Truvada, a little blue pill taken once a day, was shown in clinical studies to slash transmission of the virus by up to 75%.
"This is a big step," said Marjorie Hill, chief executive of the AIDS group Gay Men's Health Crisis. "If people are looking for the magic bullet, the cure-all, we don't have it yet. What we do have is an increasingly growing tool kit."
Many HIV and AIDS researchers and activists say the pill is a promising way to reduce new infections, which have remained stubbornly high for years.
"It's going to save lives," Hill said. [LA Times]
The pill is already being used to treat patients with active HIV infections, but now it can be used to prevent new infections as well. Unfortunately, it ain't cheap, which makes it inaccessible to many of the most at-risk populations.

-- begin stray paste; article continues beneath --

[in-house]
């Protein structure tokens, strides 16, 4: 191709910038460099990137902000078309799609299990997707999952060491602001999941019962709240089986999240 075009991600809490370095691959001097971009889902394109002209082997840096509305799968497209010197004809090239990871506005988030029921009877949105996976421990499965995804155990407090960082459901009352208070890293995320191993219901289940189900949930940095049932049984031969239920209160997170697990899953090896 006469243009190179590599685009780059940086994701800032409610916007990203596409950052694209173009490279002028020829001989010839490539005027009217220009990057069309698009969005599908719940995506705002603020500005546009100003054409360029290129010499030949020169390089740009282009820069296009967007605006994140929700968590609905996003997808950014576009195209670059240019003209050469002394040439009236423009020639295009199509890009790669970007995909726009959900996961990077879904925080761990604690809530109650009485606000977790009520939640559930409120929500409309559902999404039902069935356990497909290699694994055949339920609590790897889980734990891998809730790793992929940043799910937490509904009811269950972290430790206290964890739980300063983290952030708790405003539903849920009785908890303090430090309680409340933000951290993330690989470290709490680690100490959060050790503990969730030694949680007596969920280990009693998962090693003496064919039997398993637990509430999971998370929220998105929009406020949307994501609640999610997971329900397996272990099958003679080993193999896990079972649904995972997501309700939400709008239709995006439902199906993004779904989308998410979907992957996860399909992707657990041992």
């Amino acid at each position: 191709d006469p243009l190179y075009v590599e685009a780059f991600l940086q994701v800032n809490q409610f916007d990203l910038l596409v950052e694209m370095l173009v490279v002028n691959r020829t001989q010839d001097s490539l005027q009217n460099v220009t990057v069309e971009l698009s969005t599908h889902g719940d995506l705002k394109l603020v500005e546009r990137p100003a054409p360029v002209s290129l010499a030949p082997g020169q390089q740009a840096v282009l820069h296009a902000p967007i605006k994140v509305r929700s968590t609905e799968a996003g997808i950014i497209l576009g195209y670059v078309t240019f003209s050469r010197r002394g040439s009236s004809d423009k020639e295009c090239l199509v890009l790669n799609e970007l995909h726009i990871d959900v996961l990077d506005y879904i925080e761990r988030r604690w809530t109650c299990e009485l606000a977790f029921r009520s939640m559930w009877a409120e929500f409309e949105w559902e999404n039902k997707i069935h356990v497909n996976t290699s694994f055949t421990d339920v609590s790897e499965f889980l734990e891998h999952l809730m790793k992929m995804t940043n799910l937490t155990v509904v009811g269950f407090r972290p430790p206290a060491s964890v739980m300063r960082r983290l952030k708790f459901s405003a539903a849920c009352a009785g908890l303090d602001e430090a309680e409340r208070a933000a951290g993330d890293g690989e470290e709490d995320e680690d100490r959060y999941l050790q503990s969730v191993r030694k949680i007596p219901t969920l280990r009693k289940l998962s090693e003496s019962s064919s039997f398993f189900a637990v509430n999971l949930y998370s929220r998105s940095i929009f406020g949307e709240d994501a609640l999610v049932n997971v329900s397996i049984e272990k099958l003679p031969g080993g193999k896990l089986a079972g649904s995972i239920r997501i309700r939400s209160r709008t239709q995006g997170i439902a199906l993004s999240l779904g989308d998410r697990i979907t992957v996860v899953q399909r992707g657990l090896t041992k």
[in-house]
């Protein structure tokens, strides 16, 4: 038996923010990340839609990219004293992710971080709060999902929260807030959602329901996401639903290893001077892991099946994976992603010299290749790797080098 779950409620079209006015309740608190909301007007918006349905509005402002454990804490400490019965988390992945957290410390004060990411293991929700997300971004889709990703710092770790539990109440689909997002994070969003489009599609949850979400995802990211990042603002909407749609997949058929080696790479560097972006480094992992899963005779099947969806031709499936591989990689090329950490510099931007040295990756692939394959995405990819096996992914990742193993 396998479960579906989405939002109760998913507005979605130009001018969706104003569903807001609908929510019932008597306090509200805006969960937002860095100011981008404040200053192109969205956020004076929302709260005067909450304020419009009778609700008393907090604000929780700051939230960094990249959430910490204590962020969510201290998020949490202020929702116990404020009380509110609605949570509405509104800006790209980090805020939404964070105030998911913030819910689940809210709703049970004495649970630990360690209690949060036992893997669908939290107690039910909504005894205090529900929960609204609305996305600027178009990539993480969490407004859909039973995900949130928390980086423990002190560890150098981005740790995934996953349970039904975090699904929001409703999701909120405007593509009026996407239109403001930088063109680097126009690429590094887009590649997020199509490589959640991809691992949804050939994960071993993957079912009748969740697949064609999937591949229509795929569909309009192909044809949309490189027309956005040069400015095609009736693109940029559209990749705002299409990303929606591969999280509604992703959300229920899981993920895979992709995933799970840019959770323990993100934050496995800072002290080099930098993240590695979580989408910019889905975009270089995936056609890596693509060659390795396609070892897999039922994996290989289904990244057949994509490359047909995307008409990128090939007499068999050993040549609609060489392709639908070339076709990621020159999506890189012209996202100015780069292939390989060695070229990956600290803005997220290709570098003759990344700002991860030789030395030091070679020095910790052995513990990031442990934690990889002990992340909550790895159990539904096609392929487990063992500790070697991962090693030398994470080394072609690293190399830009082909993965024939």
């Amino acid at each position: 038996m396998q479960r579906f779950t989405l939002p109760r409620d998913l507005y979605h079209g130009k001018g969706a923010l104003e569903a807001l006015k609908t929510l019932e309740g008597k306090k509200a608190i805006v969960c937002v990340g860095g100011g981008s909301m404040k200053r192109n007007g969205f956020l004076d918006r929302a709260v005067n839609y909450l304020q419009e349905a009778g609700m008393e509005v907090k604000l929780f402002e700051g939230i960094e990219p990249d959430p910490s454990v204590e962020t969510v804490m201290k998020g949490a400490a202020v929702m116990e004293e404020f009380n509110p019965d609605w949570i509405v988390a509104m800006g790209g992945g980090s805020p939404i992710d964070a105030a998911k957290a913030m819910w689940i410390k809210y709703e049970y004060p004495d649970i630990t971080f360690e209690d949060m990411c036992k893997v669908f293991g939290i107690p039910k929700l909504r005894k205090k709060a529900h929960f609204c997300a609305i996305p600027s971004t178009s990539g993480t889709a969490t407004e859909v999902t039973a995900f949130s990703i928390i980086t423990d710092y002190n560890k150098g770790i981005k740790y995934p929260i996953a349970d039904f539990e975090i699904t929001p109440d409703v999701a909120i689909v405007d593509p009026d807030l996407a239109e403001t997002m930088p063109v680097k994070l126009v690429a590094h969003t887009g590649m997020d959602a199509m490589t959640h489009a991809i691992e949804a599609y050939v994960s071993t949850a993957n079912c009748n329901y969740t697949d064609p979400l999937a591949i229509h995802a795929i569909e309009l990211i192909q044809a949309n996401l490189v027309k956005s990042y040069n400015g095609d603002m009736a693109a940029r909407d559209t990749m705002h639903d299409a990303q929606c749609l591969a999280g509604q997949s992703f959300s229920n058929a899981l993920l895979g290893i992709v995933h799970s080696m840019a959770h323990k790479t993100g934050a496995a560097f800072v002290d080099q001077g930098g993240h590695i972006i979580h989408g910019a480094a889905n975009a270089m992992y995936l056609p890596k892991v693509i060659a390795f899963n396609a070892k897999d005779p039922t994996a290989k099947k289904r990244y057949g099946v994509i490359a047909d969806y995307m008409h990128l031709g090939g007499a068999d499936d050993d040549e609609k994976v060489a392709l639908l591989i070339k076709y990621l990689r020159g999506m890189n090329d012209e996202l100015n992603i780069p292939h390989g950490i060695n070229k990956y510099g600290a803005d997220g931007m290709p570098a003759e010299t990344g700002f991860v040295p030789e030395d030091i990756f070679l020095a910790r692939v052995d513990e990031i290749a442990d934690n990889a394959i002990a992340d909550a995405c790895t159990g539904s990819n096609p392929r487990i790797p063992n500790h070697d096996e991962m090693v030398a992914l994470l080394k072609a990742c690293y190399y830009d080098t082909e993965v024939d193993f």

“On the surface it’s something amazing, you can prevent HIV with a pill,” said Kevin Robert Frost, chief executive officer of amfAR, The Foundation for AIDS Research. “But then you start to dig deeper and it gets really complicated. When I get to the question of who pays for this I am completely dumbfounded. In developing countries, most of them can’t afford to give pills to those who are HIV positive.” [Business Week]
As with most things, I guess, it's more exciting in premise than in practice, and primarily for the globally wealthy. It's not exactly throw out the condoms time. Still, any progress is progress, right?